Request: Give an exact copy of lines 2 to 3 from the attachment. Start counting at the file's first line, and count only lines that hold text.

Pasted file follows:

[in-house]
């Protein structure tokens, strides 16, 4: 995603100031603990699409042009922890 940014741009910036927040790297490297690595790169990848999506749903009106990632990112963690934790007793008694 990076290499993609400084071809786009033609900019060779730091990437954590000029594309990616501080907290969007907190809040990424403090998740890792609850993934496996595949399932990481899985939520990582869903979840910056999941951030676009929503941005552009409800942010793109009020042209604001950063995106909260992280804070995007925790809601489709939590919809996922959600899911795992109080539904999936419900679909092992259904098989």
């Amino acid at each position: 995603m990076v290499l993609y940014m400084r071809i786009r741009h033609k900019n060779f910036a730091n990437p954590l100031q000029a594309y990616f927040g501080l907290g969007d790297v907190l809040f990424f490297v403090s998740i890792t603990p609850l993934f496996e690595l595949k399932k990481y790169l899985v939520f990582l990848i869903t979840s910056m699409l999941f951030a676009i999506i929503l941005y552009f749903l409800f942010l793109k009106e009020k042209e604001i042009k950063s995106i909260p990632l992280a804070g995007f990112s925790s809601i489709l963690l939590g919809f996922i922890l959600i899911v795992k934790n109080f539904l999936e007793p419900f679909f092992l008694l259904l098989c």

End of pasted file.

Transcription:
């Protein structure tokens, strides 16, 4: 995603100031603990699409042009922890 940014741009910036927040790297490297690595790169990848999506749903009106990632990112963690934790007793008694 990076290499993609400084071809786009033609900019060779730091990437954590000029594309990616501080907290969007907190809040990424403090998740890792609850993934496996595949399932990481899985939520990582869903979840910056999941951030676009929503941005552009409800942010793109009020042209604001950063995106909260992280804070995007925790809601489709939590919809996922959600899911795992109080539904999936419900679909092992259904098989």
């Amino acid at each position: 995603m990076v290499l993609y940014m400084r071809i786009r741009h033609k900019n060779f910036a730091n990437p954590l100031q000029a594309y990616f927040g501080l907290g969007d790297v907190l809040f990424f490297v403090s998740i890792t603990p609850l993934f496996e690595l595949k399932k990481y790169l899985v939520f990582l990848i869903t979840s910056m699409l999941f951030a676009i999506i929503l941005y552009f749903l409800f942010l793109k009106e009020k042209e604001i042009k950063s995106i909260p990632l992280a804070g995007f990112s925790s809601i489709l963690l939590g919809f996922i922890l959600i899911v795992k934790n109080f539904l999936e007793p419900f679909f092992l008694l259904l098989c």